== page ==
Are there action plans for epidemics and emergencies when they hit?
We try to galvanise our resources globally at that time, in terms of which markets or geographies have been affected the most. We’ve now expanded our relationships by working with public organisations, private companies and the academia (versus the traditional model of working only with private). We work with the Ministry of Health, NGOs like UNICEF, and have a global tie-up with the Harvard School Of Public Health. We also work with the University of Kyoto. As an example, we reached out through McCann Erickson in Pakistan to the local governments after the floods to highlight what would happen when people go back to their homes in Sindh, after the rescue and relief work was over. When they go back to nothing, that’s when Post Traumatic Stress Disorder could hit, and it could become an epidemic. As a communications agency, our role isn’t that high as yet, but we’re galvanising resources across WHO and the Harvard School to figure out how we can help later.
What do you think about remuneration for a network specialist agency when there are smaller players in the market?
I don’t think we have that problem. In my career in healthcare communications in McCann in India and APAC, we haven’t had a single brand which has been regionally or globally aligned. We are a network agency but we don’t have network brands. We are always fighting and winning businesses locally. What we try and synergise are our experiences and learnings as a value addition for our clients.
In my early days of running the agency in India in 2001, we used to work with pharma companies like USV. Most local and MNC pharma companies in India were working with smaller agencies; their rate cards and charging systems were drastically different from ours. But we were able to convince clients of the value we could bring and USV in fact was such a progressive company, that they were our first retainer fee clients, and it was at par with what an FMCG client would pay a McCann Erickson.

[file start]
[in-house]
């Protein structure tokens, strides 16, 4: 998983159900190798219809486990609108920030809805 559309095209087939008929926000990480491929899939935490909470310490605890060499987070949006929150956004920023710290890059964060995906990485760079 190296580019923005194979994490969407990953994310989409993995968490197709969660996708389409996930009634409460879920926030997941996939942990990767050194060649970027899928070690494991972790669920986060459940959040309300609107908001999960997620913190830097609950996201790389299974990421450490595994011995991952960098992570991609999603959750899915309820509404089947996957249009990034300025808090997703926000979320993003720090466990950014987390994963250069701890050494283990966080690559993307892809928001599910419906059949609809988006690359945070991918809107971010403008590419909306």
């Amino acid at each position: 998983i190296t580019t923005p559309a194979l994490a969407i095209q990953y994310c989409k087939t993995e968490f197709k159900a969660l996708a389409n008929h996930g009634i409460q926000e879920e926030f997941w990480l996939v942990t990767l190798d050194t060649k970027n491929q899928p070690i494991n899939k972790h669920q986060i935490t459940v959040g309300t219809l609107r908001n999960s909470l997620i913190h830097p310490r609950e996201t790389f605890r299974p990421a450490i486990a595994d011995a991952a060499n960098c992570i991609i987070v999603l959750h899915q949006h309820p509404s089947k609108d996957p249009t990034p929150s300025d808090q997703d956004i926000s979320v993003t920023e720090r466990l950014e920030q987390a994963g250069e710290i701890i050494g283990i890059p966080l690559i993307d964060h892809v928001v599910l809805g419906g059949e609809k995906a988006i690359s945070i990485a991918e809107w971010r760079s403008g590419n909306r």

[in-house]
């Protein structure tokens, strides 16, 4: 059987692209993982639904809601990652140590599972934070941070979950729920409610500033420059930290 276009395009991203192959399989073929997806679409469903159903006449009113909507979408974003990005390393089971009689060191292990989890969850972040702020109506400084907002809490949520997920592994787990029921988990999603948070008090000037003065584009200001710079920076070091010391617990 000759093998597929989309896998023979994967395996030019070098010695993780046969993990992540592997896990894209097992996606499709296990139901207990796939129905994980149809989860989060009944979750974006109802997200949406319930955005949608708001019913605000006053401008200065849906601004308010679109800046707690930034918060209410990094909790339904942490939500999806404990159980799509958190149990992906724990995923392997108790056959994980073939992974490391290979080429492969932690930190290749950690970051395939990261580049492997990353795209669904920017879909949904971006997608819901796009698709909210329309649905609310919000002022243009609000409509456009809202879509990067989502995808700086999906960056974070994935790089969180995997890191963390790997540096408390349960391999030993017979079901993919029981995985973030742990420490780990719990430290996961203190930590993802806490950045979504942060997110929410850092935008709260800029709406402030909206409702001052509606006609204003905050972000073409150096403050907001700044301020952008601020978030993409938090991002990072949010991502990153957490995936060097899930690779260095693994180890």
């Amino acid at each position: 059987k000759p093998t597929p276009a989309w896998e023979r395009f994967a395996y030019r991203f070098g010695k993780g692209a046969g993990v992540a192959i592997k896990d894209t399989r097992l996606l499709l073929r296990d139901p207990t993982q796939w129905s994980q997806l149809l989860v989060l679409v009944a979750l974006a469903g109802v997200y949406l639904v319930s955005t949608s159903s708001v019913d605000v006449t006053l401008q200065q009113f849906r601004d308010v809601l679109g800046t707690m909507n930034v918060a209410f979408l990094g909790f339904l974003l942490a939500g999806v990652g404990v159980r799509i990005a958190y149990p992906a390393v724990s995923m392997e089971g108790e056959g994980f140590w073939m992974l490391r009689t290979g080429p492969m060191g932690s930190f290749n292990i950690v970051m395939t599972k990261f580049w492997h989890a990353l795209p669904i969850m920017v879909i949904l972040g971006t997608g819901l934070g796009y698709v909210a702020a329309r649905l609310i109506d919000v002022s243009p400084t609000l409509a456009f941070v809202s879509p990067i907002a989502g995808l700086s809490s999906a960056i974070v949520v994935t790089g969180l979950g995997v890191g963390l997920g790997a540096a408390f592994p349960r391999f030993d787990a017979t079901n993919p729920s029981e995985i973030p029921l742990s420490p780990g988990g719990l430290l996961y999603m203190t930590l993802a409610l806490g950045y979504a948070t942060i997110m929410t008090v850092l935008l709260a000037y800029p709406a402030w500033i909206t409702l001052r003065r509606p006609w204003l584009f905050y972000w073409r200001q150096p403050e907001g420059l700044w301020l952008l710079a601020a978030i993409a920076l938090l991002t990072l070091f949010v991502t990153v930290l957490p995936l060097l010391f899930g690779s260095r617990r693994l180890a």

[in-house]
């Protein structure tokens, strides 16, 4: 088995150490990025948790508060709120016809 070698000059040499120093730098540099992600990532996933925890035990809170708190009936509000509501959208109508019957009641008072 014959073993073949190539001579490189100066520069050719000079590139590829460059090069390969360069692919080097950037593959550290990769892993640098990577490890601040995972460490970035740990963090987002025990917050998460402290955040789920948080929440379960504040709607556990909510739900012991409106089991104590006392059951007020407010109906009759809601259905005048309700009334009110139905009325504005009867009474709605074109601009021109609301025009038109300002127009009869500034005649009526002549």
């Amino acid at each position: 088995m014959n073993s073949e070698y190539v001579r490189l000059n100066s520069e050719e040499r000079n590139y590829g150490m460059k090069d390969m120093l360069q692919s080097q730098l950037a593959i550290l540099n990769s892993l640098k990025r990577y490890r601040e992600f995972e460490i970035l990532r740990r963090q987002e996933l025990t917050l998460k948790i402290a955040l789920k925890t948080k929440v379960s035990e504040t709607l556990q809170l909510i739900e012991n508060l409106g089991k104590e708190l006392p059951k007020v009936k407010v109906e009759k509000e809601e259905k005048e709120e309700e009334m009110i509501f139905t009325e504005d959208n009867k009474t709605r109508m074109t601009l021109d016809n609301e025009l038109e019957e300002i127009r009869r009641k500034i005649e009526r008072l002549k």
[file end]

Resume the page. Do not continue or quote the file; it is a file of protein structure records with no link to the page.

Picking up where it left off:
I really think it’s about the day to day value addition that we bring to clients.
What are the challenges in healthcare communications?
I could break this into two or three buckets: the single most important trend that is going to affect healthcare communications, as it is affecting other kinds of communication, is the spread of digital, and access to information. If you look at the relationship between the doctor and the patient over the last 20 years, we’ve monitored a change in the terminology. Our parent’s generation would say "I went to see the doctor but the clinic was closed." Another generation would call the doctor’s clinic a "dukaan" (shop). So from "clinic" to "shop", there’s a significant commercialisation of his practice.
The second is that the patient has become more of a consumer of health, rather than a sufferer of health problems. The blind trust has vanished, thanks to Google. There are some very smart doctors and hospitals who have adapted to this trend, where they assume the patient is going to walk in with a certain level of information. If you go to social forums like PatientsLikeMe, there’s so much you can know about health and wellness even before you go to the doctor. And that’s changing because the influencers are far more.
I think it’s unfairly difficult for pharma companies. In non-pharma industries, information helps you to make a choice, and you can buy another biscuit or milk brand if you aren’t happy with your choice. But in health, it’s unfair that consumers start thinking they’re the experts. And they’re not; all they’re getting is syndicated information. So, pharma companies and hospitals have to provide the information and data for those who need it, but at the same time the respect and the diagnosis forte is still with the doctor.
The same is the case with social media: everyone says you have to be on Twitter, but what should an MNC tweet about – a new molecule or drug or implication? But it’s difficult because you can’t control the conversation and you’re talking about health. Last year on January 13, 2010 at 10.23am, thousands of people came on the streets of London and overdosed on homeopathy pills, basically to say it doesn’t work. That is consumer activism of sorts, and what should a homeopathy company do to react to it? These things just spiral into a big ball that you can’t control.
The jury’s still out on the impact of digital on the healthcare industry. It is going to be significant.